Category: Mini-series

Having just finished reading the latest Marvel super "event" Secret Invasion, I have to say, I hope they decide to wait a while before they launch in to the next major cross over event. In my opinion "Secret Invasion" collecting issues #1-8 of the Secret Invasion mini-series, felt forced and more than a little dull.

In case you haven't read a Marvel comic published in the last two year, Secret Invasion provides a conclusion of sorts the the slow building Skrull plot for world domination. The Skrull are an alien race of shape shifters, who, after conducting tests on a couple of high profile heroes, including Mr Fantastic, develop the perfect plan to infiltrate human kind and break down various superhero teams from the inside. Basically the Skrull kidnapped a series of super heroes and replaced them with Skrull's. Cunning.

When the New Avengers kill Elektra, only to find her turn out to be a Skrull, the plot is revealed and distrust within the super hero community builds. Will the fractured super community be able to band together, and trust one another, long enough to end the threat and repel the Skrull invasion? No points for guessing the answer to that one.

The whole Secret Invasion arc also seems to serve as a get out of jail free card for Marvel, allowing them to bring back character previously assumed as being dead, using the "they weren't really dead, they were just abducted by Skrulls" device. » Read the rest of the entry..

White Tiger: A Hero's Compulsion was written by Tamora Pierce and Timothy Liebe, and began it's 6 issue mini-series in 2006, but has since been released in trade paper back form, White Tiger #1-6.

The White Tiger mini-series follows the emergence of the White Tiger, Angela Del Toro. Fans of the Daredevil series would know that Del Toro first appeared in a number of issues of Daredevil, as an FBI agent drawn into the investigation of the Daredevil's true identity, as well as the investigation into the death of her uncle Hector, the previous White Tiger. In Daredevil, Del Toro quit the FBI when she realised the good she could do with her new found power, inherited via her uncle's Jade Tiger amulets, eventually taking on the White Tiger moniker.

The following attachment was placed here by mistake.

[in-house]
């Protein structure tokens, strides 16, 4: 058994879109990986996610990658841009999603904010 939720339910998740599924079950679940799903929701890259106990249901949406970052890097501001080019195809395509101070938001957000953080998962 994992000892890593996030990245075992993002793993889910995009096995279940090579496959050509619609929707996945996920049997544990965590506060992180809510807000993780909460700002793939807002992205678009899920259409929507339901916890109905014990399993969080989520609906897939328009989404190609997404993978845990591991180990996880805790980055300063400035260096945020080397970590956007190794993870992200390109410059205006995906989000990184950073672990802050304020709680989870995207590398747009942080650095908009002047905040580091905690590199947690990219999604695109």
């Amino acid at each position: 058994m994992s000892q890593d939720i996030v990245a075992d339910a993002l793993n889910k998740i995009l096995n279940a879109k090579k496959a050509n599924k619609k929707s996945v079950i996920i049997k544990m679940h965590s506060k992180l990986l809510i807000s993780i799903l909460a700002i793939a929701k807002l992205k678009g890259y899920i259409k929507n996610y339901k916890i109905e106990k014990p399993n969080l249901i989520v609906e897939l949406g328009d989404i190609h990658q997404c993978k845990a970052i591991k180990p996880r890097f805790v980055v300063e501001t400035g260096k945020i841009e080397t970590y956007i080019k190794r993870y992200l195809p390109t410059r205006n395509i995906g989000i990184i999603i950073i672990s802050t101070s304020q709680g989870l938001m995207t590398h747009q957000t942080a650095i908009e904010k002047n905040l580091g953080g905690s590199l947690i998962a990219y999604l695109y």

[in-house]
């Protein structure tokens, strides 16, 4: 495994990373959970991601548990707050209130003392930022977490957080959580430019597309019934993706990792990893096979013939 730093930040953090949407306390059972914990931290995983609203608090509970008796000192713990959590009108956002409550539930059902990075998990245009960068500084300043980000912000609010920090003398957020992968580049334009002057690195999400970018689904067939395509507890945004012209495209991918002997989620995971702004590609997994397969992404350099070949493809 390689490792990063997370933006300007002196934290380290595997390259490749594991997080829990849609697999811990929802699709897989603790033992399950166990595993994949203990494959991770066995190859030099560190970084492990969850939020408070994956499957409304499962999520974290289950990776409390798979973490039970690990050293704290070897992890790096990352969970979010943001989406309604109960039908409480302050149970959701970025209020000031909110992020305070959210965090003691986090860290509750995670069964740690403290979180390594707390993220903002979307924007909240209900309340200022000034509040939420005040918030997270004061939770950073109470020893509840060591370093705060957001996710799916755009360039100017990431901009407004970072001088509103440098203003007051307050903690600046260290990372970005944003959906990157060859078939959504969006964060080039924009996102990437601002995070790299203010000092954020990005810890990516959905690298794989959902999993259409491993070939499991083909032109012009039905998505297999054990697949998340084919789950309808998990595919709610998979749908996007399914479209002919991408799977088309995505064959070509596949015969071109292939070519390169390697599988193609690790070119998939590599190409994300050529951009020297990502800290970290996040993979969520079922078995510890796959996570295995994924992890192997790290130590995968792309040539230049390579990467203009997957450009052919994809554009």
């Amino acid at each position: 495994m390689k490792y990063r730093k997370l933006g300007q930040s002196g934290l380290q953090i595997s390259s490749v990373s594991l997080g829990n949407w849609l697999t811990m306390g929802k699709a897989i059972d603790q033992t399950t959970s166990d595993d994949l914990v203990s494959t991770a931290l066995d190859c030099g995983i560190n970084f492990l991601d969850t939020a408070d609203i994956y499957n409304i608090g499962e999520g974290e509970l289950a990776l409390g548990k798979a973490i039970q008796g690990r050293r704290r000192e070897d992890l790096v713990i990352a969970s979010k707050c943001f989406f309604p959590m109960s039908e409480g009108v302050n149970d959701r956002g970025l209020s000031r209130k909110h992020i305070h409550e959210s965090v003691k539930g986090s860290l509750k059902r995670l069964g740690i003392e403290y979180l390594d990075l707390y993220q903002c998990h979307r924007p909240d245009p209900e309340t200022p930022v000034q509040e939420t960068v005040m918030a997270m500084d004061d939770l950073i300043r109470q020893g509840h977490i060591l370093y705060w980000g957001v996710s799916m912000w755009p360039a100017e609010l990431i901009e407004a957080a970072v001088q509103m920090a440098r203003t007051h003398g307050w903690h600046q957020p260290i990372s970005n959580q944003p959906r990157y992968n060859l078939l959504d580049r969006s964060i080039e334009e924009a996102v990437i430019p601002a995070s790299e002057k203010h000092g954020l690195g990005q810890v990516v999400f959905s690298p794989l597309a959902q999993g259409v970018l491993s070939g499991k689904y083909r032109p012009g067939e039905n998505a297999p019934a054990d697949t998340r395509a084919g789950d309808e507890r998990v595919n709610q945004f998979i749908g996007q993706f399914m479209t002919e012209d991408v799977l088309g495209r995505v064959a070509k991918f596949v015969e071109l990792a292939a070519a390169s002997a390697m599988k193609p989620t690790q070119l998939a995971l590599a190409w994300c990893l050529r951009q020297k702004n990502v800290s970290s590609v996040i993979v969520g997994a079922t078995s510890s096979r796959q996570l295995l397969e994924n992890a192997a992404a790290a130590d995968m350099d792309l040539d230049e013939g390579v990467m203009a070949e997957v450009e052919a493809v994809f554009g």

White Tiger: A Hero's Compulsion begins with Daredevil Matt Murdock in prison, leaving Del Toro seemingly on her own to figure out what to do with her new found power and responsibility. Del Toro, with the help of Black Widow, Luke Cage, Spider-Man and Iron Fist (who is doubling as Daredevil while Matt Murdock is in prison), eases herself into the role of White Tiger. While starting to clean up her neighbourhood, Del Toro finds herself investigating the shady activities of an organisation called Chaneyi.

In many respects White Tiger: A Hero's Compulsion is a standard superhero tale. An FBI agent, inherits powers that improve her ability to fight crime. In that regard, there is nothing revolutionary or ground breaking going on, yet still, it's an enjoyable enough story. The story concluded as most comic arcs do, leaving the door wide open for a followup. It's a bit of a shame that Marvel didn't decide to take White Tiger further, but I guess they too didn't see enough to set the title apart from a host of other comics hitting the stands at the time.

Don't hold your breath for any Del Toro/White Tiger follow up either, as, from what I've read, White Tiger is killed by Lady Bullseye in a relatively recent issue of Daredevil.

Overall, I'd give White Tiger: A Hero's Compulsion 6 out of 10
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